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A devastating wall of water gushed down the Bhotekoshi/Sunkoshi River in Nepal on July 5, 2016. It came from a lake that had been dammed by a glacial moraine, but the dam broke and discharged more than 100,000 tons of water all at once. An international team of GFZ and Nepali scientists was able to record the sudden outburst with seismometers deployed the year before in the wake of the catastrophic Ghorka earthquake in April 2015. In a study to be published in Science, the authors argue that such major flood events have a greater impact on erosion rates than the annual monsoon rainfalls.
"We could identify two distinct pulses," says Kristen Cook. The first came from the wall of water, the second one only seconds later from rocks and coarse sediment within the water. The latter caused the biggest damage. Bridges were destroyed as well as hydro-power stations and roads. In the aftermath, a number of landslides came down as the river banks were destabilized by the erosive force of the water.
These floods originate from lakes that have formed behind a landslide dam or in association with a glacier, dammed by a frontal moraine or glacial ice. Such lakes can drain catastrophically for several reasons, including mass movements or avalanches into the lake, seismic activity, piping within the dam, overtopping of the dam, or degradation of blocking ice (4, 6). The resulting floods can have short-lived discharges up to several orders of magnitude higher than background discharges in the receiving rivers (7).
The cause of the breach is unknown, but fresh deposits above the lake suggest that it may have been associated with a debris flow event, possibly increasing the volume of the flood (Fig. 1B). ... The zone of damage sits within the area affected by strong ground motion and landsliding induced by the 2015 moment magnitude 7.8 Gorkha earthquake, which had an estimated return time of a few hundred years (15, 16).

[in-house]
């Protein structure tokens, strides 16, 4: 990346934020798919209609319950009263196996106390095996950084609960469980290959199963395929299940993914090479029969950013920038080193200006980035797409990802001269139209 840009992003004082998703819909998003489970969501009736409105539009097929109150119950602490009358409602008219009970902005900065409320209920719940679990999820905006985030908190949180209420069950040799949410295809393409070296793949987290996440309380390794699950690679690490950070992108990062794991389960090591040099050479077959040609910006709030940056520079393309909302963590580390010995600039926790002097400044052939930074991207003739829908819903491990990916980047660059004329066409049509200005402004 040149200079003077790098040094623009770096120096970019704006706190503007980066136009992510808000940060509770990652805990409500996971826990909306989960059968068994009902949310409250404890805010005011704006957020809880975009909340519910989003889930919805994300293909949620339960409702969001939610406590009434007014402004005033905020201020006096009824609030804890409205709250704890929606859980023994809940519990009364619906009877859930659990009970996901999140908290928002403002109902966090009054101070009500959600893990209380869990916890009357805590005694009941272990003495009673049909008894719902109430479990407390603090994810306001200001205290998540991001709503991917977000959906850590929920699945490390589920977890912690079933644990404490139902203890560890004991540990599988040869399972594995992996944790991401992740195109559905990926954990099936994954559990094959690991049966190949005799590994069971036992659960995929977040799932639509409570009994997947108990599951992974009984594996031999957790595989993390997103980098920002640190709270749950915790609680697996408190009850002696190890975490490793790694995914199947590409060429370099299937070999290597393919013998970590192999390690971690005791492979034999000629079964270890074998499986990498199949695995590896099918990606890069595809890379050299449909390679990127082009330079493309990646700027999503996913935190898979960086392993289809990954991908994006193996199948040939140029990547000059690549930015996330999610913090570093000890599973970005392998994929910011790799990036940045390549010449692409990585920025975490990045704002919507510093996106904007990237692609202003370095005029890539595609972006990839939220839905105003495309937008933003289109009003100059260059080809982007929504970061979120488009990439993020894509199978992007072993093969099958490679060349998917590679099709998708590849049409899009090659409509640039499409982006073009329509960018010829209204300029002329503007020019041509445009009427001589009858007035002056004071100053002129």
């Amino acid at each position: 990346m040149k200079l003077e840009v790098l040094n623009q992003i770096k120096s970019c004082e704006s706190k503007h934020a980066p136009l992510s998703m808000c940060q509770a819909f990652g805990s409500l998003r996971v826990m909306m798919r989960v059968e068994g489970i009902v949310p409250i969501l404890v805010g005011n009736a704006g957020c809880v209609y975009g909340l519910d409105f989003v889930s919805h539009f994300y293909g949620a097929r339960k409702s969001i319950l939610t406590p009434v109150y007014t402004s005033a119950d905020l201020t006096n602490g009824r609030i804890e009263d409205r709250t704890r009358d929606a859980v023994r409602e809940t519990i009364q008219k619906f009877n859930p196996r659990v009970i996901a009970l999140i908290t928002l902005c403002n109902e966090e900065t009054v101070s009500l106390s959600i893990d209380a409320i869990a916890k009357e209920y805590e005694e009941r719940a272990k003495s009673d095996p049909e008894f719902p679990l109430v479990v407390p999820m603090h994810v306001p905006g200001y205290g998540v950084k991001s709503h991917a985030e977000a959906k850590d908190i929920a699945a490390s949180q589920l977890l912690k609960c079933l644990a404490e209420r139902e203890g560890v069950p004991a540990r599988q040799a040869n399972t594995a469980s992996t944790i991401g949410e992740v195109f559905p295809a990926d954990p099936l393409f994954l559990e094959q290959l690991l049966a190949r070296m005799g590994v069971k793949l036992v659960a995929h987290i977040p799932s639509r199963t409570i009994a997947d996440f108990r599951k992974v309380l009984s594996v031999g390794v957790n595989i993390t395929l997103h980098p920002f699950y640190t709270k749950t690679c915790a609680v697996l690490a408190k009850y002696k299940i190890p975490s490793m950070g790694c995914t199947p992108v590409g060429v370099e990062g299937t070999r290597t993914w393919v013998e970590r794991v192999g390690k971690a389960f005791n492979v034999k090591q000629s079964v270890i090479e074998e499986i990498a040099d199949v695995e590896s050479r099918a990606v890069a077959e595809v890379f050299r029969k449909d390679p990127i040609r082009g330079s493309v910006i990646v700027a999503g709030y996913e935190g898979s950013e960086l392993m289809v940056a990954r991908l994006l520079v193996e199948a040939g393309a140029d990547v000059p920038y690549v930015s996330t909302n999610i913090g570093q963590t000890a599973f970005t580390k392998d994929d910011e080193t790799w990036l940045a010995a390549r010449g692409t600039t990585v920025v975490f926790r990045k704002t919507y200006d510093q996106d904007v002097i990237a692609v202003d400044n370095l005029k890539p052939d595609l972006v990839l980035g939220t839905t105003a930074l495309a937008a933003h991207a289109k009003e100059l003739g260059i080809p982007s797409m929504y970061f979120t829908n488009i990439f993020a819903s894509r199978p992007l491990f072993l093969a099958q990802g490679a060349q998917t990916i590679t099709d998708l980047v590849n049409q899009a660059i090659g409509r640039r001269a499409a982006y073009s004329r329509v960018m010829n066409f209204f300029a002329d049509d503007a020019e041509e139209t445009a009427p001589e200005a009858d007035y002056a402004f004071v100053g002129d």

The flood impact extended into the adjacent hillslopes through undercutting and destabilization of the river banks, leading to bank collapses, slumps, and landslides. The extensive flood-induced damage to local infrastructure was almost exclusively the result of bank erosion and mass wasting, rather than inundation (fig. S4).
Analysis of 5-m-resolution RapidEye imagery (table S3) indicates that the 2016 GLOF caused the mean width of the active channel between the Zhangzangbo confluence and Barabise to increase from 29.5 ± 3 m in 2015 to 41.3 ± 3 m in 2016, with highly variable widening throughout the mapped area (Fig. 3)
The frequency of GLOFs in the central Himalaya is difficult to establish, because records are incomplete and recorded floods may not be correctly identified as GLOFs (3, 23). Nevertheless, GLOFs are relatively common in the Himalaya, with a major flood occurring at least once every 2 years on average (4, 24–26). The Bhotekoshi River has experienced GLOFs in 1935, 1964, 1981, and 2016, suggesting a return period of about 30 years (2).
A warming climate is thought to promote glacial lake formation in some areas as retreating glaciers create space for lakes behind abandoned end moraines and increased melting rates supply more water to potential lakes. This, in turn, may increase GLOF frequency and/or magnitude (25, 31–33). The potential for increased GLOF activity in response to climate change therefore not only represents increased risk to communities in these regions but may also strongly affect the pace of landscape change in a way that is not reflected in precipitation-dependent erosion models.